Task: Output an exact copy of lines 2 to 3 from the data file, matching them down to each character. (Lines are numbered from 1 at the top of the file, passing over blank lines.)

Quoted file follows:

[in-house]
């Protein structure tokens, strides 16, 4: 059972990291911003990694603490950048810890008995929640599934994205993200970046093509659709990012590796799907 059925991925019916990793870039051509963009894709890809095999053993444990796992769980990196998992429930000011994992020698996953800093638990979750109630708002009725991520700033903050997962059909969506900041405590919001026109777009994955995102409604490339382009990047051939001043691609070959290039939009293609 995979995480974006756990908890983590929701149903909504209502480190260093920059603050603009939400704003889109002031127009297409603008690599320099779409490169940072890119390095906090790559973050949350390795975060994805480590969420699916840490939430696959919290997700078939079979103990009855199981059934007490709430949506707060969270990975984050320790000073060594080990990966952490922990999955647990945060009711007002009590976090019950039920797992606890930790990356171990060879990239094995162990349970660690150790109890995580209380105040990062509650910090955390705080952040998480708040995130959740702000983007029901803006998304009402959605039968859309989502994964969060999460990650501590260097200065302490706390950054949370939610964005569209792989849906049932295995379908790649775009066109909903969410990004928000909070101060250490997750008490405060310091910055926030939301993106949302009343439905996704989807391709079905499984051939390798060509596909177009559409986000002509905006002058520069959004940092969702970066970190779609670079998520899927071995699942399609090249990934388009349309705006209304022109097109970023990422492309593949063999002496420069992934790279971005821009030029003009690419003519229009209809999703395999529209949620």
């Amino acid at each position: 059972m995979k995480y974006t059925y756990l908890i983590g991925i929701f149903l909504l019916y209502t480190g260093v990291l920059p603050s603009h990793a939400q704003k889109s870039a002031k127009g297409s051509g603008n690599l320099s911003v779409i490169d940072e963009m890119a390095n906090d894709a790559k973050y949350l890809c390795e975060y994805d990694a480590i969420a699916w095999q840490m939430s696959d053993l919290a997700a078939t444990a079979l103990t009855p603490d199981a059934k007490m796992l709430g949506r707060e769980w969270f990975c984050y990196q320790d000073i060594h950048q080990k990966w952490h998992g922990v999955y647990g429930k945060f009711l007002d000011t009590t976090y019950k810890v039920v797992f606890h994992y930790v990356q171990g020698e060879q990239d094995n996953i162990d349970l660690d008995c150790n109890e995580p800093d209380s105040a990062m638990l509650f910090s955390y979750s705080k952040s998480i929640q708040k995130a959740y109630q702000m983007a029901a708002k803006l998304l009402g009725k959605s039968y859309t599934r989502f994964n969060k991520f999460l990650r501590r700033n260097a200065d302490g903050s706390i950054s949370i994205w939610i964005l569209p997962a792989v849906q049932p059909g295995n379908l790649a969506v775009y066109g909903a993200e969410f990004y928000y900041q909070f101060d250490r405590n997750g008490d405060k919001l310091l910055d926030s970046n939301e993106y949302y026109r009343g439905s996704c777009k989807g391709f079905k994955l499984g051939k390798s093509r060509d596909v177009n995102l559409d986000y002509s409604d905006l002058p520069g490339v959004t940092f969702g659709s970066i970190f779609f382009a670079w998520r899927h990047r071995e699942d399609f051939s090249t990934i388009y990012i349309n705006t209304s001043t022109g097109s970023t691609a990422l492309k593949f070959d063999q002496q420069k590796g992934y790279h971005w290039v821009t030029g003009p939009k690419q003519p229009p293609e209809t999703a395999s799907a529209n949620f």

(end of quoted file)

């Protein structure tokens, strides 16, 4: 059972990291911003990694603490950048810890008995929640599934994205993200970046093509659709990012590796799907 059925991925019916990793870039051509963009894709890809095999053993444990796992769980990196998992429930000011994992020698996953800093638990979750109630708002009725991520700033903050997962059909969506900041405590919001026109777009994955995102409604490339382009990047051939001043691609070959290039939009293609 995979995480974006756990908890983590929701149903909504209502480190260093920059603050603009939400704003889109002031127009297409603008690599320099779409490169940072890119390095906090790559973050949350390795975060994805480590969420699916840490939430696959919290997700078939079979103990009855199981059934007490709430949506707060969270990975984050320790000073060594080990990966952490922990999955647990945060009711007002009590976090019950039920797992606890930790990356171990060879990239094995162990349970660690150790109890995580209380105040990062509650910090955390705080952040998480708040995130959740702000983007029901803006998304009402959605039968859309989502994964969060999460990650501590260097200065302490706390950054949370939610964005569209792989849906049932295995379908790649775009066109909903969410990004928000909070101060250490997750008490405060310091910055926030939301993106949302009343439905996704989807391709079905499984051939390798060509596909177009559409986000002509905006002058520069959004940092969702970066970190779609670079998520899927071995699942399609090249990934388009349309705006209304022109097109970023990422492309593949063999002496420069992934790279971005821009030029003009690419003519229009209809999703395999529209949620």
């Amino acid at each position: 059972m995979k995480y974006t059925y756990l908890i983590g991925i929701f149903l909504l019916y209502t480190g260093v990291l920059p603050s603009h990793a939400q704003k889109s870039a002031k127009g297409s051509g603008n690599l320099s911003v779409i490169d940072e963009m890119a390095n906090d894709a790559k973050y949350l890809c390795e975060y994805d990694a480590i969420a699916w095999q840490m939430s696959d053993l919290a997700a078939t444990a079979l103990t009855p603490d199981a059934k007490m796992l709430g949506r707060e769980w969270f990975c984050y990196q320790d000073i060594h950048q080990k990966w952490h998992g922990v999955y647990g429930k945060f009711l007002d000011t009590t976090y019950k810890v039920v797992f606890h994992y930790v990356q171990g020698e060879q990239d094995n996953i162990d349970l660690d008995c150790n109890e995580p800093d209380s105040a990062m638990l509650f910090s955390y979750s705080k952040s998480i929640q708040k995130a959740y109630q702000m983007a029901a708002k803006l998304l009402g009725k959605s039968y859309t599934r989502f994964n969060k991520f999460l990650r501590r700033n260097a200065d302490g903050s706390i950054s949370i994205w939610i964005l569209p997962a792989v849906q049932p059909g295995n379908l790649a969506v775009y066109g909903a993200e969410f990004y928000y900041q909070f101060d250490r405590n997750g008490d405060k919001l310091l910055d926030s970046n939301e993106y949302y026109r009343g439905s996704c777009k989807g391709f079905k994955l499984g051939k390798s093509r060509d596909v177009n995102l559409d986000y002509s409604d905006l002058p520069g490339v959004t940092f969702g659709s970066i970190f779609f382009a670079w998520r899927h990047r071995e699942d399609f051939s090249t990934i388009y990012i349309n705006t209304s001043t022109g097109s970023t691609a990422l492309k593949f070959d063999q002496q420069k590796g992934y790279h971005w290039v821009t030029g003009p939009k690419q003519p229009p293609e209809t999703a395999s799907a529209n949620f």